Baillie Gifford & Co., Edinburgh, is one of the larger non-U.S.-based managers of U.S. client assets. Some $12 billion of its $50 billion in assets under management are from North America. The firm also was one of the fastest growing money managers in the P&I/Watson Wyatt Megamanagers 2004 survey; assets jumped 58.2% to $48.2 billion last year. James Anderson joined Baillie Gifford in 1983 as a graduate investment trainee. In July 2003, he was appointed deputy chief investment officer and head of the global equity team. He discussed his investment views and the firm's fortunes with reporter Beatrix Payne.
New Ways To Grow: Face to Face with James Anderson
A We would not even think about taking on new mandates unless we were confident to do so. In both U.K. equities and emerging markets, we have closed to new business. Of course, we have worried that there might be new business strains, but we can cope with (them) because we have invested very substantially in our human and IT resources over the last five to 10 years. It's a liquidity question more than anything else, and it applies to specific specialized mandates rather than the broader EAFE mandates or even the emerging markets leading companies strategy, where there is more liquidity. … Once you get to taking substantial portions of any company it can hurt your performance.
A On the whole we have found it much more appreciated by the client if we stick to the growth style in precisely the way we said at the time of our presentation. It is most unlikely in the long run that growth will carry on underperforming. … Being a growth manager you can't simply look at an index and say "Those are the growth companies." What growth investing is about is trying to work who will have the earnings and cash flow over the sustainable future ... It may be that the ultimate drivers of growth in the world have shifted from being the American and British consumer to being the process of industrialization in emerging markets. And plainly that makes a very different selection of companies that are more likely to grow. You really have to assess it on the future growth of these companies rather than what the index is telling you. At the same time, you have to be very careful in stressing to your clients that it is because these companies are going to grow in the future that you are interested in them.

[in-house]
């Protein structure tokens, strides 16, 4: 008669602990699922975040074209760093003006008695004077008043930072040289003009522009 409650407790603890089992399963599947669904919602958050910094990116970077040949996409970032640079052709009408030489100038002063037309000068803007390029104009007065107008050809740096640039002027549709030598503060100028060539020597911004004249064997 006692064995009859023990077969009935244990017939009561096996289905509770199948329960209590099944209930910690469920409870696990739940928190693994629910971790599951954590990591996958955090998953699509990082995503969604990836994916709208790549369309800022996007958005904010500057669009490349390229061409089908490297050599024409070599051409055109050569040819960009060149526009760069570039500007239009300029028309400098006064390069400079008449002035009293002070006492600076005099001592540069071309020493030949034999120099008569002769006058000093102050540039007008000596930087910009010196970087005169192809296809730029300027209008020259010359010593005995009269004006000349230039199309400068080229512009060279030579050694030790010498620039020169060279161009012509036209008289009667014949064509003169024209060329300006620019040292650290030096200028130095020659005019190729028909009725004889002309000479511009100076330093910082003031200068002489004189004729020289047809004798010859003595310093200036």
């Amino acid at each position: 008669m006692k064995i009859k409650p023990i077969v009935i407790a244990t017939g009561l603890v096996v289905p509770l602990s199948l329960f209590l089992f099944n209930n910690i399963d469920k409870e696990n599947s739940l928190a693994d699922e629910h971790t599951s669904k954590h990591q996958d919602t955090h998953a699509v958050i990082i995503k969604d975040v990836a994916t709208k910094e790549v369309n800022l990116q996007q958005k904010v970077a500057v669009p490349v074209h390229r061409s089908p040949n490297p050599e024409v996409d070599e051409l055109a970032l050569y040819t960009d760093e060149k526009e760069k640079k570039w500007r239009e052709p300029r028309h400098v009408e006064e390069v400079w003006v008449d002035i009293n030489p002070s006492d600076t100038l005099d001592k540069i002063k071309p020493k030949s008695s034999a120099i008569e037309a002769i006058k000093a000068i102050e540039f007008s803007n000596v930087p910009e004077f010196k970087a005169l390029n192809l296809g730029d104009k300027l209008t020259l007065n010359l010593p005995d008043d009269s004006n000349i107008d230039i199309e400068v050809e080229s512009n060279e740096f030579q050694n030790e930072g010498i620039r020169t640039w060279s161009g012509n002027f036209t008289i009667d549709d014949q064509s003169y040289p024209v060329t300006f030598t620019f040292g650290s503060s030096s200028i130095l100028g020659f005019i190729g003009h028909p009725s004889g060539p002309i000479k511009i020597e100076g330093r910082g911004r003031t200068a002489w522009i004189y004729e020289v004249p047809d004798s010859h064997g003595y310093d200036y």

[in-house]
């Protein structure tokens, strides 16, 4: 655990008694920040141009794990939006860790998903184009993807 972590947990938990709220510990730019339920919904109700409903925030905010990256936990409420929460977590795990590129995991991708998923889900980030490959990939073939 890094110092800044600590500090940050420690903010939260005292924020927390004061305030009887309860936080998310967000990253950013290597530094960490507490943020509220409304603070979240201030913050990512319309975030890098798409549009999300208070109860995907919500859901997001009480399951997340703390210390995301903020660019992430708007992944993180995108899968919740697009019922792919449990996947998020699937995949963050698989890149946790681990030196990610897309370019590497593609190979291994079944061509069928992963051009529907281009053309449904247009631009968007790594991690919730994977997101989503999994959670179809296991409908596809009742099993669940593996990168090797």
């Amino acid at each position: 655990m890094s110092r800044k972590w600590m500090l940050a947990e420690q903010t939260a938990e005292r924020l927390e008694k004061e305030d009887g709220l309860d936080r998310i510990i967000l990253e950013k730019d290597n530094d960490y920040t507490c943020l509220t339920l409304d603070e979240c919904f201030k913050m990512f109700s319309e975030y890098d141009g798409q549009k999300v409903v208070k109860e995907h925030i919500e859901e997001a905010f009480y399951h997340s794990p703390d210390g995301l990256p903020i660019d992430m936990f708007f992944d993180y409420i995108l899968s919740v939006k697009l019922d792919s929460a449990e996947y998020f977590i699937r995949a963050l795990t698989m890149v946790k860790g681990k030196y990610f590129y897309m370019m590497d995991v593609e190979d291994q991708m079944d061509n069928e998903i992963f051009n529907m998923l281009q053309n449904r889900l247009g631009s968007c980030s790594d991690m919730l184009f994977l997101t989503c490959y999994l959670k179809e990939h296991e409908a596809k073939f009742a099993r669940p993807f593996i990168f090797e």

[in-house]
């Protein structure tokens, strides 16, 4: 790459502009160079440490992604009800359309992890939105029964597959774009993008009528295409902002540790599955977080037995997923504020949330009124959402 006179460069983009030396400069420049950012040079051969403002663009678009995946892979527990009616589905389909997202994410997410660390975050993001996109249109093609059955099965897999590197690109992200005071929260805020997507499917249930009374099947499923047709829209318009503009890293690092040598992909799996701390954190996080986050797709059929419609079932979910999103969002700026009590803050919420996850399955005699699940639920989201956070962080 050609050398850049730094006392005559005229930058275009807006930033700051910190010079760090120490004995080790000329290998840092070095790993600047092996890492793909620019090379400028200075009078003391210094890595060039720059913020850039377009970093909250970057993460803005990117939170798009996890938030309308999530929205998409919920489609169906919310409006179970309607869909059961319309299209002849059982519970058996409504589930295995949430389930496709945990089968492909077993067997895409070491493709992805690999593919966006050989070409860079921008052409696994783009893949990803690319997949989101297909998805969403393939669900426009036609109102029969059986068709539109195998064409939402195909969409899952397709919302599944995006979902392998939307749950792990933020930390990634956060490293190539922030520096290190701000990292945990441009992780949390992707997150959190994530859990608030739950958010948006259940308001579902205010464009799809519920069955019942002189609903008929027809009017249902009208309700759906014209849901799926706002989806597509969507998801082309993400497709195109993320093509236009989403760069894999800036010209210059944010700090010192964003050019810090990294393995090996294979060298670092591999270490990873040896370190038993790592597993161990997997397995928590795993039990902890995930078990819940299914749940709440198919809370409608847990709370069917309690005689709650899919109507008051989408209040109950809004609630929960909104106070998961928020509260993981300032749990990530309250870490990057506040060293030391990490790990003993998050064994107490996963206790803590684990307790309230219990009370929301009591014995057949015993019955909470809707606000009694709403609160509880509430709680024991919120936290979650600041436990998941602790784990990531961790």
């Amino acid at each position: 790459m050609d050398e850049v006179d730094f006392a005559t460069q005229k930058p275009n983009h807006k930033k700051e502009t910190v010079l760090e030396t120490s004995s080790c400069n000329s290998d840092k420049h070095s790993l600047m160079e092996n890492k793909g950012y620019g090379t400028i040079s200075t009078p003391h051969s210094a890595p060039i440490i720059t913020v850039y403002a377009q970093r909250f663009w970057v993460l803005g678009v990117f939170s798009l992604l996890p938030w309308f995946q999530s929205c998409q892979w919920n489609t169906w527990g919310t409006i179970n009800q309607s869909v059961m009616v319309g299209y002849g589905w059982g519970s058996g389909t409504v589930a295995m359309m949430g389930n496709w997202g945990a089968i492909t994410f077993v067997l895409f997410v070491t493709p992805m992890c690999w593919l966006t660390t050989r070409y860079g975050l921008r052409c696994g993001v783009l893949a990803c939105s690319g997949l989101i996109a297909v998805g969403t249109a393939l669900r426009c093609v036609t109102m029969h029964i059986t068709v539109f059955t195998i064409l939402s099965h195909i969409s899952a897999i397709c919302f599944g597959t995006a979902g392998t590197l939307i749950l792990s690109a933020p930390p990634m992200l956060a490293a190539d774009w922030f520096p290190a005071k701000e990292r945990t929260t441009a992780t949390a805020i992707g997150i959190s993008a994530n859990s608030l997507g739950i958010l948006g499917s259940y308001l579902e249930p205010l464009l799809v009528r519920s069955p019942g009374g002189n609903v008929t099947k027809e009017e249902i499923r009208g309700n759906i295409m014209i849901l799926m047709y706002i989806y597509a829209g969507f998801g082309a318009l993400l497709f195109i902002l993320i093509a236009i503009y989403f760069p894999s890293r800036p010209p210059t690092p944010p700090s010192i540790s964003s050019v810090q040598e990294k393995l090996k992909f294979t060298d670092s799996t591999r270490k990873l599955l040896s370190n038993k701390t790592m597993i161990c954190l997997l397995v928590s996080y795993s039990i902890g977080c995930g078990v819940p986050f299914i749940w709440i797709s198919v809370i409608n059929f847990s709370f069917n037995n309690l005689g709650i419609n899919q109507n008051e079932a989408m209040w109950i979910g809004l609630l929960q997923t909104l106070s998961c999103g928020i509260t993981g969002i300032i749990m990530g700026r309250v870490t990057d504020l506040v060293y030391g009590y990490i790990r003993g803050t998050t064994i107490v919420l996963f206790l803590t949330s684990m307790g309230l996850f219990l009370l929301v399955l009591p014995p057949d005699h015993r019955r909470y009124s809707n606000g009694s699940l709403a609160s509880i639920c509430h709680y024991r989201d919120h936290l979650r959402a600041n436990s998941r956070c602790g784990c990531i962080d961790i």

A The potential analogy is with the 1950s and 1960s where, with the process of industrialization in the Western world, the breakthrough of Germany and Japan into economic health meant there was more demand for everything from raw materials to infrastructure, to manufacturing and capital goods. I suspect that is what is going on now. We have to be aware that it may be companies that historically have not always been regarded as growth companies that may be growing over the next 10 to 15 years.
A If you take many of the Swedish industrial companies, the Swedish economy is not necessarily growing terribly hugely but Swedish companies have done a fantastic job internationalizing their business in the last 15 or 20 years. They have been thinking about these issues years ahead of many of their competitors. So you are seeing with companies such as Atlas Copco AB or Sandvik AB that they are very well-positioned for demand in China, India and greater Asia. They are not simply in a position where they have to put up new factories, they are in a position where they are already getting service and spare parts revenues. Equally, take the oil industry. We think the places where there are oil reserves that are going to grow in the world in the future are in the emerging markets, so everywhere from Russia to China to South Africa. I think that at both a micro and a macro level growth is shifting toward industry and away from the consumer, and away from companies domiciled in Britain and America to companies domiciled principally in Asia and in the emerging markets overall.